Design and maintenance of information system architecture becomes more complex with the incorporation of enterprise management. Enterprise management includes end to end control across a corporation or other business entity, with plural business units, and monitoring performance in terms of enterprise (corporation wide) response or throughput, costs and quality of service.

SUMMARY OF THE INVENTION

Embodiments of the invention provide an automated system and method for defining and analyzing enterprise architectures. In particular, the present invention employs modeled service architectures and cost architectures of enterprise information systems. Embodiments employ a business function and business process design, which describes a number of business functions and business processes and defines a set of corporate (enterprise) requirements and business service requirements for each business function and business process. A multi-layer mathematical model of an IS architecture is constructed from the business process design and has a business layer, an application/data layer, and a technology layer. Once the initial model is constructed, performance metrics (especially cost, quality of service or class of service and throughput) are modeled at each layer and incorporated into the whole with subsequent perturbation factors.

From the modeled performance metrics, a business ephemeris (a precalculated table with specific data structure and content cross referencing situation and remedy) is provided for on line (real time) and off line analysis of the subject enterprise. Preferably the business ephemeris/predetermined table is in terms of cost versus (with respect to) quality of service versus throughput. Given a current state (“situation”) of the enterprise information system architecture, the table provides an indication of remedies predefined by the mathematical model, that is modifications, corrections and/or optimizations to the IS architecture to achieve target performance and meet enterprise requirements.

For each business process, the modeled performance metrics are compared with a set of corporate and business service requirements, producing respective indications of unacceptable performance metrics of one or more business processes. For business processes having unacceptable performance metrics, modifications to the enterprise IS architecture are determined and proposed to the system architect for acceptance. If accepted, the model of the IS architecture is modified with the accepted modifications and the performance metrics are updated at each layer. If the updated performance metrics satisfy the corporate and business service requirements, an output of a description of the resulting IS architecture is available.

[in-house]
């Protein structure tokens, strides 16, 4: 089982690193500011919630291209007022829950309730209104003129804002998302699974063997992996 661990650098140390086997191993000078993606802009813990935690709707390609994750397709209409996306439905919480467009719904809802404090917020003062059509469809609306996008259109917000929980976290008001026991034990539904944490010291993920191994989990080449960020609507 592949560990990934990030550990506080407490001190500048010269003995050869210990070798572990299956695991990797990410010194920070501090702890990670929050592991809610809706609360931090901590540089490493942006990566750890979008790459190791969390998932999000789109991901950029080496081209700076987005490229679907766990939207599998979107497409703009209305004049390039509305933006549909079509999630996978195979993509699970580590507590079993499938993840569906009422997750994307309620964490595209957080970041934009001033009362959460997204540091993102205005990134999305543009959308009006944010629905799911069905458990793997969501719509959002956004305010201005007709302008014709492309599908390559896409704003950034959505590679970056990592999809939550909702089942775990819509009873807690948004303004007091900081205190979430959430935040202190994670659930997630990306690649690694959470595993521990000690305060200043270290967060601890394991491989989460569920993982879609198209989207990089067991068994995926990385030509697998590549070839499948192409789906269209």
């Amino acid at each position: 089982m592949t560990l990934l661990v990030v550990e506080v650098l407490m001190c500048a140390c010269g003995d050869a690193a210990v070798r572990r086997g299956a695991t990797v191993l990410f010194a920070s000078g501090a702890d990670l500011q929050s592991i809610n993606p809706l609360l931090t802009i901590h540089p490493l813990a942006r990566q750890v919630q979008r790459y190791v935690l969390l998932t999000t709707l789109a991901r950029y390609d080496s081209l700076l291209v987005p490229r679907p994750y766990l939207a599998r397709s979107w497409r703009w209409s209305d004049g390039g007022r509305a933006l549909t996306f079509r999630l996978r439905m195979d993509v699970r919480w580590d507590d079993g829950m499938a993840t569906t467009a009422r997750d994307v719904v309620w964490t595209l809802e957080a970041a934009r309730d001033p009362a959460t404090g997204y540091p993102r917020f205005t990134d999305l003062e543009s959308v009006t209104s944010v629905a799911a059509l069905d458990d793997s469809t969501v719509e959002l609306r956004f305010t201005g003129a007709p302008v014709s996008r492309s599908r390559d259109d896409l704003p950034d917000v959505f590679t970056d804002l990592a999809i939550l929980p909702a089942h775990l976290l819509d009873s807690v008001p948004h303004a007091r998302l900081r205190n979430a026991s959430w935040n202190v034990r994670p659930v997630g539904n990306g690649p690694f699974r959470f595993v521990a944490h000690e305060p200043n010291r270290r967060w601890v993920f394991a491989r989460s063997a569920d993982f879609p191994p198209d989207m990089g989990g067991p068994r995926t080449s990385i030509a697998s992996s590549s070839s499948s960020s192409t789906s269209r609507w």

In embodiments of the present invention, the business ephemeris may be employed to create cases that are specific to a subset of the enterprise or business information system, where the cases provide characteristics, diagnosis and fixing action specific to that subset. The cases may also be specific to metrics of the information system. To generate such cases, a model of the information system is used to generate several possible states of the model (e.g., normal operation, extreme operation, etc.). From these states the corresponding diagnosis and fixing options are determined for each state, thereby building a case base of cases comprising system characteristics, diagnosis and proposed solutions.

Through a matching process, parameters required to identify a case are extracted at a desired frequency, and the parameters are matched to a case from the case base. Once a matching case is identified, a corresponding diagnosis and proposed fixing action are reported; a fixing action may also be applied through a self-healing process. If a matching case cannot be identified, then the extracted parameters are applied to the model to generate a matching case, thereby updating the case base.

BRIEF DESCRIPTION OF THE DRAWINGS

The foregoing and other objects, features and advantages of the invention will be apparent from the following more particular description of preferred embodiments of the invention, as illustrated in the accompanying drawings in which like reference characters refer to the same parts throughout the different views. The drawings are not necessarily to scale, emphasis instead being placed upon illustrating the principles of the invention.

FIG. 1 is a schematic view of an automated management system including a model based architecture assembly.

FIG. 2 illustrates the functional stages and modules of the model based architecture assembly of FIG. 1.

FIGS. 3A and 3B are flow diagrams of the model based architecture assembly of FIG. 1 generating a service architecture model of a subject enterprise.

FIG. 4 is a block diagram of a monitor feature in the embodiment of FIG. 1

FIG. 5 is a graph illustrating dimensions of quality of service, cost and throughput employed in an automated management system.

FIG. 6 is a schematic illustration of an automated management system including a predictive model.

FIG. 7 is a block diagram of a computer system (digital processing system) in which embodiments of the present invention are implemented in hardware, software and/or a combination thereof.

FIG. 8 is a high-level flow diagram of a system embodiment of the present invention for implementing a set of cases in an enterprise information system.

FIG. 9 is a flow diagram of the system of FIG. 8, further illustrating matching and reporting cases.

FIG. 10 is a chart illustrating content of a case in an embodiment of the present invention.